AUGUSTA — On a day when the Maine State Archives celebrated 50 years of existence, Howard Lowell, of South Thomaston, sat in the documents room looking at ledgers from his earliest employment years.

“I was hired in 1968 by state Archivist Sam Silsby,” Lowell said.

While he hoped to tickle memories of the work he used to do there, he had no trouble remembering the archives’ first offices.

“We were in a mezzanine office in the State House itself,” he said. “We had basically one large room for four of us, and Sam had an office. It was 12 feet by 20 feet. It wasn’t very big and since it was on the mezzanine, we had to duck so we wouldn’t hit the lights.”

On Monday, state officials gathered in the Maine State Cultural Building to celebrate the 50th anniversary of the creation of the archives, which shares a building with the Maine State Library and Maine State Museum.

While no one has to duck in the archives today, it is still short of space.

“We are full and the museum is full,” said David Cheever, who has been Maine state archivist since 2007. He said he has been looking at seven or eight options for space for the archives.

In the meantime, one wall of the cultural building atrium features a display of some of the 7,000 trademarks registered with the Secretary of State’s office over the years, including those for Poland Water, Natural Mineral Spring Water, Pure Diamond Spring Water, Henry’s Hair Hope Dandruff Remedy and dozens of other items.

“You can look them up and see them and appreciate them,” Cheever told attendees at the archives’ birthday party.

Some of those items continue to be sold today, including Poland Spring Water, B&M Baked Beans and Moxie soda, which were arrayed on the luncheon table.

A 3-cent U.S. postage stamp featuring a sailing ship from Popham Colony, photos of paper boats filled with french fries made with Maine potatoes, maps, Civil War memorabilia and a “Woman Suffragette Petition” from the Citizens of Waterville adorn the archives anteroom.

Cheever, as much a promoter as a preservationist, said the archives appeal to people for all kinds of different reasons. State officials and others research the state’s history, land claims issues, natural resource issues and older court records from around the state.

“We don’t know who’s going to come in from one day to the next,” he said.

Some people come in specifically to research genealogy.

“If you don’t want to go on a commercial venture and pay, you can come in here and it’s free,” Cheever said.

“Yes, we are here to preserve,” Cheever told a lunchtime crowd of about 70 people on Monday, including about a dozen legislators who ducked out of the State House between sessions. “We are also here to provide access to the public of those things important to Maine history.”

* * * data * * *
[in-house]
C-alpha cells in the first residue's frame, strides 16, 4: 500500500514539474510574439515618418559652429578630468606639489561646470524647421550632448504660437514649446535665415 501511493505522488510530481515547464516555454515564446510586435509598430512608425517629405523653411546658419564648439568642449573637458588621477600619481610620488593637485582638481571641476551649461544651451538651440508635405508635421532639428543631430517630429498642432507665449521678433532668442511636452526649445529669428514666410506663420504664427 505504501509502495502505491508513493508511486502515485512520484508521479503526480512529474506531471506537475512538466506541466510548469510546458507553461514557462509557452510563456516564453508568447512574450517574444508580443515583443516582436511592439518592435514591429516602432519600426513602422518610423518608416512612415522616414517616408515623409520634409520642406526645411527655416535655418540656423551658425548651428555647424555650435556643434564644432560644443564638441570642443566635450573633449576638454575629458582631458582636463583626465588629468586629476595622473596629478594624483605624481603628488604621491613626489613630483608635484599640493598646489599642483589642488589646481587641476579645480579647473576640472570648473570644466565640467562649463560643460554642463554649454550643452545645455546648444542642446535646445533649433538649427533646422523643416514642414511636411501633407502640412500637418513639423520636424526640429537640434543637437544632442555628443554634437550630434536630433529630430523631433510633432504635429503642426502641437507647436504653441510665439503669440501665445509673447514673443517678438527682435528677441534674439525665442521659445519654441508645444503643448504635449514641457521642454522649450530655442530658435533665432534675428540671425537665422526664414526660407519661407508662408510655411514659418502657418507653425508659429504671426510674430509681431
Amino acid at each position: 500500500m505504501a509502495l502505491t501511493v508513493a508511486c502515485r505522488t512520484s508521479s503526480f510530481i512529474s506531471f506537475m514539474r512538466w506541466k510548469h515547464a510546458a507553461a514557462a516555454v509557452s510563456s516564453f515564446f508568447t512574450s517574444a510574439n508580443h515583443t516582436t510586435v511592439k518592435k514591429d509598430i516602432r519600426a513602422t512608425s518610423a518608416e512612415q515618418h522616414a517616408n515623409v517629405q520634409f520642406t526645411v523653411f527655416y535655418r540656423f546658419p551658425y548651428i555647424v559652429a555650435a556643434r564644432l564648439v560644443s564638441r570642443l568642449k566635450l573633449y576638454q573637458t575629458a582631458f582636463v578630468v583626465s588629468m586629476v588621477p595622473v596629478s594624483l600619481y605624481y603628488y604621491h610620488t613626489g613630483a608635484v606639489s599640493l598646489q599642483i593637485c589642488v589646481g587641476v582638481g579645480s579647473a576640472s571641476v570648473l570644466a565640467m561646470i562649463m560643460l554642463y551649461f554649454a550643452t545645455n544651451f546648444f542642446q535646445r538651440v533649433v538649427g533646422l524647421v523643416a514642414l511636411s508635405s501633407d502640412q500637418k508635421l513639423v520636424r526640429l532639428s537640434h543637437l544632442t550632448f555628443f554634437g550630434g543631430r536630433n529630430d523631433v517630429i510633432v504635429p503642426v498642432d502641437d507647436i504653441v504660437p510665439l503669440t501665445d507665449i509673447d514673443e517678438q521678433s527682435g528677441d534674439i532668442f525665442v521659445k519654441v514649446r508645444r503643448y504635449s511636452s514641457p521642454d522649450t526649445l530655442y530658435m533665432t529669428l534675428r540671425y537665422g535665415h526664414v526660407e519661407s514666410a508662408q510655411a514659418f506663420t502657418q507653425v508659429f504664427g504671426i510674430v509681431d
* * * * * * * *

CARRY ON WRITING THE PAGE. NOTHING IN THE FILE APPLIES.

Some archive materials, particularly maps, have been converted into digital images and are available through the Web.

State Historian Earle Shettleworth Jr. talked of the origin of the archives in 1965 under then Gov. John H. Reed and then Secretary of State Kenneth Curtis.

The cultural building itself was dedicated in June 1971, the product of a $4.8 million bond.

“Maine has the extraordinary good fortune of having some of the most complete records from the Civil War of any state in the union,” said Secretary of State Matthew Dunlap, who gave credit to an adjutant general’s refusal to pay any invoices that weren’t well documented.

Dunlap said those records initially were packed in crates and kept in old powder magazines at the Kennebec Arsenal. Dunlap also spoke of Joshua Chamberlain’s actions during the electoral crisis of 1879 when he took the state’s records and secured them in the treasury vaults.

“The care of these records is a sacred act handed down from generation to generation,” Dunlap said.

State Rep. Erik C. Jorgensen, D-Portland, who sponsored a joint resolution recognizing the archives’ anniversary, said he’s a frequent archive user.

“It’s really a combination of both a multi-story filing cabinet and like that (giant warehouse) at the end of ‘Raiders of the Lost Ark,'” he said.

Archivist Lowell left Maine in 1972 for graduate school in Massachusetts and then went on to become state archivist and records administrator in Oklahoma and later Delaware. Lowell, now 70, retired five years ago as deputy assistant archivist from the National Archives in Washington, D.C. Lowell recalled that in the early years, archive records were spread across Augusta in basements and attics and in the Vickery Hill Publishing Co. warehouse.

He retains an appreciation for Maine’s archives.

“This was one of the first of a new series of state archives buildings around the country,” Lowell said. “That was not an insignificant thing.”

He said he also recognizes the challenges.

“Maine, like most state archives, is struggling with resources,” he said. “It has a good, strong state archives law and has had since 1965.”

Betty Adams — 621-5631

[email protected]

Twitter: @betadams

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